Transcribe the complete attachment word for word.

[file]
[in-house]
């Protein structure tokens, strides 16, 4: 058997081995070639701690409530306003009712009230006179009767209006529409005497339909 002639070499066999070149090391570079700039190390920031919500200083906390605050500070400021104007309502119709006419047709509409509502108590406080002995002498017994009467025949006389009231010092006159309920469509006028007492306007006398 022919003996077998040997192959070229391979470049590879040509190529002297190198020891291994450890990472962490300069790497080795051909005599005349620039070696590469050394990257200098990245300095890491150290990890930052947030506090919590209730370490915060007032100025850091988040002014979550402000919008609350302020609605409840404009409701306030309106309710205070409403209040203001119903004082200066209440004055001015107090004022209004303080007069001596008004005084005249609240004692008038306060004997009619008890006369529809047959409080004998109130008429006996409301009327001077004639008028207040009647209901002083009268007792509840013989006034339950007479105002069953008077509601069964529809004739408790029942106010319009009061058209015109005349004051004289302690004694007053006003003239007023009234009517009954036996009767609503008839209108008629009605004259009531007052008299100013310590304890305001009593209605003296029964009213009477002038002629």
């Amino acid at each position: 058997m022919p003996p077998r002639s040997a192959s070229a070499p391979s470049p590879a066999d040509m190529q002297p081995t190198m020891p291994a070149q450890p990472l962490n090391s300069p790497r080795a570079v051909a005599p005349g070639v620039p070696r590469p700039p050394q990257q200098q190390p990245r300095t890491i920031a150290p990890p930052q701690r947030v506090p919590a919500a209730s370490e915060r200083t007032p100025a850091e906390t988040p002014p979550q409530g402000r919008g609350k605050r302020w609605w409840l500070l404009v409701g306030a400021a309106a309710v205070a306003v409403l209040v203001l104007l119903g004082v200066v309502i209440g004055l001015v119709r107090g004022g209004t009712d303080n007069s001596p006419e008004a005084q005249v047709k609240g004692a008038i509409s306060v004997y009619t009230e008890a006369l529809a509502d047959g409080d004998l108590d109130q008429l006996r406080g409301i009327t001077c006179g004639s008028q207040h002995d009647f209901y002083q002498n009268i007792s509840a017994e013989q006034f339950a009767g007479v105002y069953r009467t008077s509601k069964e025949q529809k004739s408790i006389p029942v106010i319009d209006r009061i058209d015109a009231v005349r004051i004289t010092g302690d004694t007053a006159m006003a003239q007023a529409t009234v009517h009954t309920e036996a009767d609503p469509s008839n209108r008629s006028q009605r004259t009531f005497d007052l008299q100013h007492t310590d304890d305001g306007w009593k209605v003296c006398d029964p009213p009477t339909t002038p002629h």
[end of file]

[in-house]
């Protein structure tokens, strides 16, 4: 058997081995070639701690409530306003009712009230006179009767209006529409005497339909 002639070499066999070149090391570079700039190390920031919500200083906390605050500070400021104007309502119709006419047709509409509502108590406080002995002498017994009467025949006389009231010092006159309920469509006028007492306007006398 022919003996077998040997192959070229391979470049590879040509190529002297190198020891291994450890990472962490300069790497080795051909005599005349620039070696590469050394990257200098990245300095890491150290990890930052947030506090919590209730370490915060007032100025850091988040002014979550402000919008609350302020609605409840404009409701306030309106309710205070409403209040203001119903004082200066209440004055001015107090004022209004303080007069001596008004005084005249609240004692008038306060004997009619008890006369529809047959409080004998109130008429006996409301009327001077004639008028207040009647209901002083009268007792509840013989006034339950007479105002069953008077509601069964529809004739408790029942106010319009009061058209015109005349004051004289302690004694007053006003003239007023009234009517009954036996009767609503008839209108008629009605004259009531007052008299100013310590304890305001009593209605003296029964009213009477002038002629």
């Amino acid at each position: 058997m022919p003996p077998r002639s040997a192959s070229a070499p391979s470049p590879a066999d040509m190529q002297p081995t190198m020891p291994a070149q450890p990472l962490n090391s300069p790497r080795a570079v051909a005599p005349g070639v620039p070696r590469p700039p050394q990257q200098q190390p990245r300095t890491i920031a150290p990890p930052q701690r947030v506090p919590a919500a209730s370490e915060r200083t007032p100025a850091e906390t988040p002014p979550q409530g402000r919008g609350k605050r302020w609605w409840l500070l404009v409701g306030a400021a309106a309710v205070a306003v409403l209040v203001l104007l119903g004082v200066v309502i209440g004055l001015v119709r107090g004022g209004t009712d303080n007069s001596p006419e008004a005084q005249v047709k609240g004692a008038i509409s306060v004997y009619t009230e008890a006369l529809a509502d047959g409080d004998l108590d109130q008429l006996r406080g409301i009327t001077c006179g004639s008028q207040h002995d009647f209901y002083q002498n009268i007792s509840a017994e013989q006034f339950a009767g007479v105002y069953r009467t008077s509601k069964e025949q529809k004739s408790i006389p029942v106010i319009d209006r009061i058209d015109a009231v005349r004051i004289t010092g302690d004694t007053a006159m006003a003239q007023a529409t009234v009517h009954t309920e036996a009767d609503p469509s008839n209108r008629s006028q009605r004259t009531f005497d007052l008299q100013h007492t310590d304890d305001g306007w009593k209605v003296c006398d029964p009213p009477t339909t002038p002629h």